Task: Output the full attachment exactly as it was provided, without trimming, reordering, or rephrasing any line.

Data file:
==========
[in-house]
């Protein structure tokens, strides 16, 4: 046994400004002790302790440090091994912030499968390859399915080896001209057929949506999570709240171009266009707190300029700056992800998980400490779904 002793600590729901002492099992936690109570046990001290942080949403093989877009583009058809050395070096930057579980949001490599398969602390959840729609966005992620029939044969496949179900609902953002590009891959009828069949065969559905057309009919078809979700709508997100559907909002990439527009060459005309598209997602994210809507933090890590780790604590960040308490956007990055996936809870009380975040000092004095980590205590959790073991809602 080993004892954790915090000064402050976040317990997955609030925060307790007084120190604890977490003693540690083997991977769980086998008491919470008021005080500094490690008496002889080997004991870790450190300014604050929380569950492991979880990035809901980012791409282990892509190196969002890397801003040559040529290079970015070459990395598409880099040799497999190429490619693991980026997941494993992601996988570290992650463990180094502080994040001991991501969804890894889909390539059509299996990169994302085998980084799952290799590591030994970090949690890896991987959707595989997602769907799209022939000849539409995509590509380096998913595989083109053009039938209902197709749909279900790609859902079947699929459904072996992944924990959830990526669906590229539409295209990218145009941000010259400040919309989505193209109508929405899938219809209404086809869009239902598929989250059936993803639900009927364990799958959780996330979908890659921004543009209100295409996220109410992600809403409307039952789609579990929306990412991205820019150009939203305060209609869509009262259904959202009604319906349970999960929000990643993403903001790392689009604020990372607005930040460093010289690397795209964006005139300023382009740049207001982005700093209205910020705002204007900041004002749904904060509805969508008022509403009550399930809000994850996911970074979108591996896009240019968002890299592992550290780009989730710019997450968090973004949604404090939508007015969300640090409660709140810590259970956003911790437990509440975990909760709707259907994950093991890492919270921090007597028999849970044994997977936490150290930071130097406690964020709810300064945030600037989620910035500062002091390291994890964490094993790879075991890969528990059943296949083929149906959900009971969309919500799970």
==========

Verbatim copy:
[in-house]
């Protein structure tokens, strides 16, 4: 046994400004002790302790440090091994912030499968390859399915080896001209057929949506999570709240171009266009707190300029700056992800998980400490779904 002793600590729901002492099992936690109570046990001290942080949403093989877009583009058809050395070096930057579980949001490599398969602390959840729609966005992620029939044969496949179900609902953002590009891959009828069949065969559905057309009919078809979700709508997100559907909002990439527009060459005309598209997602994210809507933090890590780790604590960040308490956007990055996936809870009380975040000092004095980590205590959790073991809602 080993004892954790915090000064402050976040317990997955609030925060307790007084120190604890977490003693540690083997991977769980086998008491919470008021005080500094490690008496002889080997004991870790450190300014604050929380569950492991979880990035809901980012791409282990892509190196969002890397801003040559040529290079970015070459990395598409880099040799497999190429490619693991980026997941494993992601996988570290992650463990180094502080994040001991991501969804890894889909390539059509299996990169994302085998980084799952290799590591030994970090949690890896991987959707595989997602769907799209022939000849539409995509590509380096998913595989083109053009039938209902197709749909279900790609859902079947699929459904072996992944924990959830990526669906590229539409295209990218145009941000010259400040919309989505193209109508929405899938219809209404086809869009239902598929989250059936993803639900009927364990799958959780996330979908890659921004543009209100295409996220109410992600809403409307039952789609579990929306990412991205820019150009939203305060209609869509009262259904959202009604319906349970999960929000990643993403903001790392689009604020990372607005930040460093010289690397795209964006005139300023382009740049207001982005700093209205910020705002204007900041004002749904904060509805969508008022509403009550399930809000994850996911970074979108591996896009240019968002890299592992550290780009989730710019997450968090973004949604404090939508007015969300640090409660709140810590259970956003911790437990509440975990909760709707259907994950093991890492919270921090007597028999849970044994997977936490150290930071130097406690964020709810300064945030600037989620910035500062002091390291994890964490094993790879075991890969528990059943296949083929149906959900009971969309919500799970």